Monday, March 30, 2009

Weekly Hurriyet Column: Busy Week, quite a few surprises

Below is the unedited version of my column for this week. You can read the final version at Hurriyet's authors archive. I guess this is my most precise column to date, but you didn't need to be a genius what would come (or not come) from the G-20.

There is a busy domestic and international agenda next week, which could spit out quite a bit of surprises.

Inflation could go for another upward surprise on Friday, as my own analysis points to a turnout of around 1%, somewhat higher than market expectations of 0.8%. While they are rather crude preliminary indicators of the official figures, a nasty April Fool’s day joke from the Istanbul Chamber of Commerce indices would increase the likelihood of a higher-than-expected turnout on Friday. In any case, a 1% reading would leave yearly inflation roughly unchanged, whereas the I index, the Central Bank’s favorite measure of core inflation, could continue with its crawl downwards. But this month’s figure will not change my somewhat unconventional conviction that the Bank (as well as most analysts) is taking many inflationary risks for granted. In fact, I would not be surprised if inflation edges up to the upper portion of the Bank’s forecast range of 5.4-7.2% after hitting 6% by the end of the summer.

At the end of the day, however, even a higher-than-expected March inflation is unlikely to move markets or change anyone’s outlook. The burden of providing the weekly shocker will instead fall on growth and to a lesser extent the trade balance, both of which will be released on Tuesday. With growth, it is not a question of whether the economy has contracted in the last quarter of 2008, the issue is by how much. Here, I again find the market expectation of 5.8% (year on year) a tad bit of too optimistic and would not be surprised if the yearly contraction approach double-digit territory.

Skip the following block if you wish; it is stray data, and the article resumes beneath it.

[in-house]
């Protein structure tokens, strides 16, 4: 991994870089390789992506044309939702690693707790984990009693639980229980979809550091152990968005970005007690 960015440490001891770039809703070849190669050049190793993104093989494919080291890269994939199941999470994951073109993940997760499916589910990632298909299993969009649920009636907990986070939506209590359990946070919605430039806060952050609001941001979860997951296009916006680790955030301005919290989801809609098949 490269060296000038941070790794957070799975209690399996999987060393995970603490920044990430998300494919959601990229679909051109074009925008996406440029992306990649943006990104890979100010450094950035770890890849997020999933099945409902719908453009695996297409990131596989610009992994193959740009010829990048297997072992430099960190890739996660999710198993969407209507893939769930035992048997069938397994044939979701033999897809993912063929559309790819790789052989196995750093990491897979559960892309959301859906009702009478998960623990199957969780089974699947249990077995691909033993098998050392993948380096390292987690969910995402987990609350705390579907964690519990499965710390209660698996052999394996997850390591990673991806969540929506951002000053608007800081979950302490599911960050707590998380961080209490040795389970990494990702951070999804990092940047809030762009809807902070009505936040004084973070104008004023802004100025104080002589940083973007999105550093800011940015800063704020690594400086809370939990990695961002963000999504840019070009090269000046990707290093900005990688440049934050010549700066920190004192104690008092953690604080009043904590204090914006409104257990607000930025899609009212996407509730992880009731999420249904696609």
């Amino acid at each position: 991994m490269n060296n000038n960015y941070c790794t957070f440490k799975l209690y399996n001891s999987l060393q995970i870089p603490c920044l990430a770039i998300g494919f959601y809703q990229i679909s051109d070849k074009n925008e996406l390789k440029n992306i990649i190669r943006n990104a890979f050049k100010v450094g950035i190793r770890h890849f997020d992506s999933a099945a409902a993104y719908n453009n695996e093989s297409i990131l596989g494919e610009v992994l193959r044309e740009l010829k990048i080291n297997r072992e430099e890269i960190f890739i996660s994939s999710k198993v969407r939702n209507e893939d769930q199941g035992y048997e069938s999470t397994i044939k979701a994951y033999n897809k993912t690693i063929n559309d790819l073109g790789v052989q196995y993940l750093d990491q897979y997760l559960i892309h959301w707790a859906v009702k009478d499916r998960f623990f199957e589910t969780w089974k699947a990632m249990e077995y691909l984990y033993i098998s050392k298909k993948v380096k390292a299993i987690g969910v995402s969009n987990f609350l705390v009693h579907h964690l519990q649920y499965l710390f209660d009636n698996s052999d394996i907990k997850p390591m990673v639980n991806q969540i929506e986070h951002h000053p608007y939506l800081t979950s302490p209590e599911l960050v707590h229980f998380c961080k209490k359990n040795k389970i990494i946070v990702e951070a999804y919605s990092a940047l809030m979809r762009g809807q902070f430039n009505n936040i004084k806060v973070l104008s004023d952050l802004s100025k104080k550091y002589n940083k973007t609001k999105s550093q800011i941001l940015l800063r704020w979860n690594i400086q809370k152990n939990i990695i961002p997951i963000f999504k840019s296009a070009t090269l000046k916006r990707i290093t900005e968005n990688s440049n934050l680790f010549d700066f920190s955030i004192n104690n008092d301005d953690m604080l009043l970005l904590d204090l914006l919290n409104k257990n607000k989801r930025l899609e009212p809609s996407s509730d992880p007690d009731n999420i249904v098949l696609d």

Another surprise could come from the trade balance, but here the problem is one of measurement. The well-known link between oil prices and Turkey’s net energy imports has recently broken, making a good forecast of the trade balance rather difficult. In any case, at this point, I would pay more attention to the Turkish Exporters Association’s monthly export figures for March rather than the official statistics for February. I am keeping my fingers crossed that we will not fall to yet another April Fool’s day joke there.

But even a real blow from growth will pale in comparison to a shock bomb from the international front. Here, while the international agenda is quite busy, with such heavyweight items as the European Central Bank rate decision, purchasing manager indices on both sides of the Atlantic, and last but not the least, US non-farm payrolls, the real bliss or heartbreak could be the G-20 summit on April 2. I have written a comprehensive analysis of what the G-20 should and will do for this paper, which will appear tomorrow. But to give out a few spoilers, a global fiscal response to the crisis without too many strict guidelines, at least doubling of the IMF’s resources and concrete steps towards preventing protectionism would make me more than happy. While we are likely to get these measures, though some in word rather than in deed, the G-20 agenda is in danger of being diluted with a pointless grocery list. In any case, though the mood could definitely change until Thursday, the markets are not hoping for too much from the meeting at the moment. This is in fact good news, as it means that a positive reaction is more likely than a negative one.

But market-reaction or not, Thursday’s gathering could be the last chance to avert disaster. If the summit does not lead to concrete steps, we could soon find out that the recent signs of recovery were just part of a false spring, a couple of days of sunshine in a long and dark winter.

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